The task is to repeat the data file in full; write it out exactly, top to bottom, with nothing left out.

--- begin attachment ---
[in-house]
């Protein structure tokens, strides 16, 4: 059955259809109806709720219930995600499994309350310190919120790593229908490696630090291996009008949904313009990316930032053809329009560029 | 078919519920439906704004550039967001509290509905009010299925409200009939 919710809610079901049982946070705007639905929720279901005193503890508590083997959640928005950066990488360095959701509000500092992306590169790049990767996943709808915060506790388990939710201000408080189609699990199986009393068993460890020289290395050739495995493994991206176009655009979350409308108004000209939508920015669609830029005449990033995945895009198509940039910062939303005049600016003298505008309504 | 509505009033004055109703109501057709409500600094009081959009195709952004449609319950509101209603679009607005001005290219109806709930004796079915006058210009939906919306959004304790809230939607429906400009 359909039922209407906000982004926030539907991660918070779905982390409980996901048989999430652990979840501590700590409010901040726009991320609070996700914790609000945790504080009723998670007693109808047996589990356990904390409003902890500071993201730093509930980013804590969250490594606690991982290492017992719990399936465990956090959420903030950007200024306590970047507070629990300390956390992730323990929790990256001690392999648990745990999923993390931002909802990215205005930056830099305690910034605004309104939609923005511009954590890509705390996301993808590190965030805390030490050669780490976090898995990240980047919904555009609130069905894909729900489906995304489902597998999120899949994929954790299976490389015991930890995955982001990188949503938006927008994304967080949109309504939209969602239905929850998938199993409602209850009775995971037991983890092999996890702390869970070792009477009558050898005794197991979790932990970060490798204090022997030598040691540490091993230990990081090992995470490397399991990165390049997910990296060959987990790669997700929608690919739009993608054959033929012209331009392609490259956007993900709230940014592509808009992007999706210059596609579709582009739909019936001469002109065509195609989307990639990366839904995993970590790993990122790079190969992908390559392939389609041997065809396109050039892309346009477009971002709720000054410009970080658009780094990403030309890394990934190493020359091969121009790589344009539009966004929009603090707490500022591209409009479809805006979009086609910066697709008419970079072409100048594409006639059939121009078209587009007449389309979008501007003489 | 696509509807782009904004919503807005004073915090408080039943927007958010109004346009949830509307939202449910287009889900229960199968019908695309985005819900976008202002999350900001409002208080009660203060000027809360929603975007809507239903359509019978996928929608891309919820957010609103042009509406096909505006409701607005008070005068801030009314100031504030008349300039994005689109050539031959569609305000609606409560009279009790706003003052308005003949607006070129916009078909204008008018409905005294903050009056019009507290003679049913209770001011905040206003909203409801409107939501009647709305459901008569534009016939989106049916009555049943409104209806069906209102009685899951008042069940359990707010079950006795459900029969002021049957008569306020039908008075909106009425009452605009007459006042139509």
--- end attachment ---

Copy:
[in-house]
């Protein structure tokens, strides 16, 4: 059955259809109806709720219930995600499994309350310190919120790593229908490696630090291996009008949904313009990316930032053809329009560029 | 078919519920439906704004550039967001509290509905009010299925409200009939 919710809610079901049982946070705007639905929720279901005193503890508590083997959640928005950066990488360095959701509000500092992306590169790049990767996943709808915060506790388990939710201000408080189609699990199986009393068993460890020289290395050739495995493994991206176009655009979350409308108004000209939508920015669609830029005449990033995945895009198509940039910062939303005049600016003298505008309504 | 509505009033004055109703109501057709409500600094009081959009195709952004449609319950509101209603679009607005001005290219109806709930004796079915006058210009939906919306959004304790809230939607429906400009 359909039922209407906000982004926030539907991660918070779905982390409980996901048989999430652990979840501590700590409010901040726009991320609070996700914790609000945790504080009723998670007693109808047996589990356990904390409003902890500071993201730093509930980013804590969250490594606690991982290492017992719990399936465990956090959420903030950007200024306590970047507070629990300390956390992730323990929790990256001690392999648990745990999923993390931002909802990215205005930056830099305690910034605004309104939609923005511009954590890509705390996301993808590190965030805390030490050669780490976090898995990240980047919904555009609130069905894909729900489906995304489902597998999120899949994929954790299976490389015991930890995955982001990188949503938006927008994304967080949109309504939209969602239905929850998938199993409602209850009775995971037991983890092999996890702390869970070792009477009558050898005794197991979790932990970060490798204090022997030598040691540490091993230990990081090992995470490397399991990165390049997910990296060959987990790669997700929608690919739009993608054959033929012209331009392609490259956007993900709230940014592509808009992007999706210059596609579709582009739909019936001469002109065509195609989307990639990366839904995993970590790993990122790079190969992908390559392939389609041997065809396109050039892309346009477009971002709720000054410009970080658009780094990403030309890394990934190493020359091969121009790589344009539009966004929009603090707490500022591209409009479809805006979009086609910066697709008419970079072409100048594409006639059939121009078209587009007449389309979008501007003489 | 696509509807782009904004919503807005004073915090408080039943927007958010109004346009949830509307939202449910287009889900229960199968019908695309985005819900976008202002999350900001409002208080009660203060000027809360929603975007809507239903359509019978996928929608891309919820957010609103042009509406096909505006409701607005008070005068801030009314100031504030008349300039994005689109050539031959569609305000609606409560009279009790706003003052308005003949607006070129916009078909204008008018409905005294903050009056019009507290003679049913209770001011905040206003909203409801409107939501009647709305459901008569534009016939989106049916009555049943409104209806069906209102009685899951008042069940359990707010079950006795459900029969002021049957008569306020039908008075909106009425009452605009007459006042139509």